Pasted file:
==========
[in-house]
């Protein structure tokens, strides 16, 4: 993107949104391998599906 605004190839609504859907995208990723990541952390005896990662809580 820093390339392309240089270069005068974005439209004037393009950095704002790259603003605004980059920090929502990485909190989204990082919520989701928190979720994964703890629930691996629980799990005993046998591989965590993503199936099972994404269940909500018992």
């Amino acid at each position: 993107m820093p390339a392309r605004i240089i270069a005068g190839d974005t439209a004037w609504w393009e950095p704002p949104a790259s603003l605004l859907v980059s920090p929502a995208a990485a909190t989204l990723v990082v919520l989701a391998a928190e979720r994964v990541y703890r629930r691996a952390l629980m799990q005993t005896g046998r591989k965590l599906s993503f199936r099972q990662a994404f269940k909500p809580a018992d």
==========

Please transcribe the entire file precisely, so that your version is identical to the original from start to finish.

[in-house]
């Protein structure tokens, strides 16, 4: 993107949104391998599906 605004190839609504859907995208990723990541952390005896990662809580 820093390339392309240089270069005068974005439209004037393009950095704002790259603003605004980059920090929502990485909190989204990082919520989701928190979720994964703890629930691996629980799990005993046998591989965590993503199936099972994404269940909500018992």
């Amino acid at each position: 993107m820093p390339a392309r605004i240089i270069a005068g190839d974005t439209a004037w609504w393009e950095p704002p949104a790259s603003l605004l859907v980059s920090p929502a995208a990485a909190t989204l990723v990082v919520l989701a391998a928190e979720r994964v990541y703890r629930r691996a952390l629980m799990q005993t005896g046998r591989k965590l599906s993503f199936r099972q990662a994404f269940k909500p809580a018992d």